Sybase has been identified as a leader in what analyst firm Gartner (and others) term a Mobile Enterprise Application Platform (MEAP). This is essentially a unifying solution used to create and implement enterprise apps, while reducing the complexity of managing a wide range of components in the chain, including multiple data sources, enterprise applications, and devices. According to Gartner, “more than 95 percent of organisations will be choosing MEAP or packaged mobile application vendors as their primary mobile development platforms through 2012.”
“One thing that we have seen is that most enterprises understand the trade-off that is made between going with a platform solution and a point solution,” Kueh says. “They often have seen that a point solution is a lot more focused, sometimes cheaper, and usually solves a specific pain point they feel immediately. Our job at Sybase is help customers realise that deploying a mobile enterprise platform can be as simple and straightforward as those point solutions, and still provide the technology assurance to help them scale over time as their mobilisation needs grow. We often see customers who may not have bought into the MEAP strategy come back, after a few apps are deployed, and figure out how to retro-fit a MEAP into their strategy. Needless to say, those turn out to be significantly more painful projects than the original deployment.”
One issue which enterprises face when mobilising apps which is not an issue for consumers is the tight control placed on finances – “of course any business wants to know their investments are paying off, keeping them competitive in the marketplace or enabling their workers to be more efficient.” However, this needs to be done in such a way as to consider the total cost of ownership, development options and how enterprise mobility can be used to a company’s competitive advantage, rather than on up-front costs alone (an approach which would not appear to favour a MEAP).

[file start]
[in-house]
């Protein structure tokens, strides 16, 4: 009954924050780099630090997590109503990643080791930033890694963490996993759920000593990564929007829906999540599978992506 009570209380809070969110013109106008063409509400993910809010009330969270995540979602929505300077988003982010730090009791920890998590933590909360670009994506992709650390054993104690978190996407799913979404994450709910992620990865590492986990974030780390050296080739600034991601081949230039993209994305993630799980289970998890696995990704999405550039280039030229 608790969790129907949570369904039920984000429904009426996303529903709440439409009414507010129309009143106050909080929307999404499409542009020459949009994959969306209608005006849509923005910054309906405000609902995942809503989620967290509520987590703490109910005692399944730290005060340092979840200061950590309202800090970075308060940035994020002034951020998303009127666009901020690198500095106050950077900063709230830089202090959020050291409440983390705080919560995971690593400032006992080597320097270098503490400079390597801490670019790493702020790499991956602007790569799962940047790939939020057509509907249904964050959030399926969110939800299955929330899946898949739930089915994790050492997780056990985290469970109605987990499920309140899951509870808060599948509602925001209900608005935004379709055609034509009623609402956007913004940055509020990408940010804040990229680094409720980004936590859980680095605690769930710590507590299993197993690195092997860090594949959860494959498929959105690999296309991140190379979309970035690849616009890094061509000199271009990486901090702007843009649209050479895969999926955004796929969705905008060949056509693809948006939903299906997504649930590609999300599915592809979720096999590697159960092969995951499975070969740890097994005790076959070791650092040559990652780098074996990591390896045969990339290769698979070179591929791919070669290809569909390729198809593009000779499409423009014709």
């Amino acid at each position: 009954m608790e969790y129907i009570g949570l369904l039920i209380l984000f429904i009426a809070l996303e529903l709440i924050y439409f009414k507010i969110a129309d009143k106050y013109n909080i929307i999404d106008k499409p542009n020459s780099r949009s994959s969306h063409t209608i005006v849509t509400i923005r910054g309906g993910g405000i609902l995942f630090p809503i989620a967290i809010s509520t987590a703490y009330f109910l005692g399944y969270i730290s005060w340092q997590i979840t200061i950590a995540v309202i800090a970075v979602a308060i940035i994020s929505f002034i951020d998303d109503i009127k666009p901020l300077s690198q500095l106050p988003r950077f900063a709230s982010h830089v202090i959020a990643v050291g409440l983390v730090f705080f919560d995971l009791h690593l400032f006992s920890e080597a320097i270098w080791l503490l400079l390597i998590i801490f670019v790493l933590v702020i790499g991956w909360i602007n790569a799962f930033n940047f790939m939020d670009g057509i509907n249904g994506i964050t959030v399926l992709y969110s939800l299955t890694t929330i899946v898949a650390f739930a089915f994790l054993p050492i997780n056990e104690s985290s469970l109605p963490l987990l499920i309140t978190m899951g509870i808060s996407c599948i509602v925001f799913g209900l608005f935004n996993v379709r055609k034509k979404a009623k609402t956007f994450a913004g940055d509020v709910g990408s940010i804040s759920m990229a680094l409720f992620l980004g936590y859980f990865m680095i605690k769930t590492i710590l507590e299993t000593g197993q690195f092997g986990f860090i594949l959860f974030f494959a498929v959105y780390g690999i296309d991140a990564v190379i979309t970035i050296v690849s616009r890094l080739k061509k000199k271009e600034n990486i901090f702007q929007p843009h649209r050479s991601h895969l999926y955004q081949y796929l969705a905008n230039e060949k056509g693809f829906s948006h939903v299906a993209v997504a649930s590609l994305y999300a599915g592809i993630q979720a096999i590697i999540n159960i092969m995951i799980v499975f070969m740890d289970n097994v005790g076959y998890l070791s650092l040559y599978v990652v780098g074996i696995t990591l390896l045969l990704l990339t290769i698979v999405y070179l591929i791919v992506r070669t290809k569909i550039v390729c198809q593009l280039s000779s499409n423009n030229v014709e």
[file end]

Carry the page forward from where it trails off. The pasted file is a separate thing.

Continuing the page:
“Generally, we have seen that consistently when organisations have three or more applications and/or three or more device platforms that they need to support, it becomes economically viable for them to deploy a MEAP rather than go with standalone solutions. The difficulty is not understanding this basic rule, but rather, having the foresight to realise that if you don’t think again, the migration is costly and painful,” Kueh says.
Looking to consumer apps for inspiration
According to Kueh, there is the opportunity to learn from the consumer mobile apps market in order to create products more suited to enterprise mobility. “Beyond e-mail, the various consumer app stores are rife with other popular business-focused applications. Off-the-shelf productivity apps for mobile devices continue to emerge and evolve. To take advantage of this developing trend, a smart IT department may recommend existing apps for the information worker versus building custom productivity apps for the corporation. While some off-the-shelf consumer applications may be sufficient in the workplace, the majority are not rich enough, and not secured, to address the needs in the enterprise. However, with a multitude of available choices and functions, these apps are good sources of inspiration for what enterprises can achieve with internally developed composite apps targeted to core business functions.”
Sybase is a subsidiary of SAP, having been acquired in Summer 2010 in a transaction which gave Sybase an enterprise value of US$5.8 billion. It describes itself as an industry leader in delivering enterprise and mobile software to manage, analyse and mobilise information. “Our strategic position in the market is quite strong, and I humbly say that I don’t think there’s a direct rival to our core value proposition today,” Kueh says.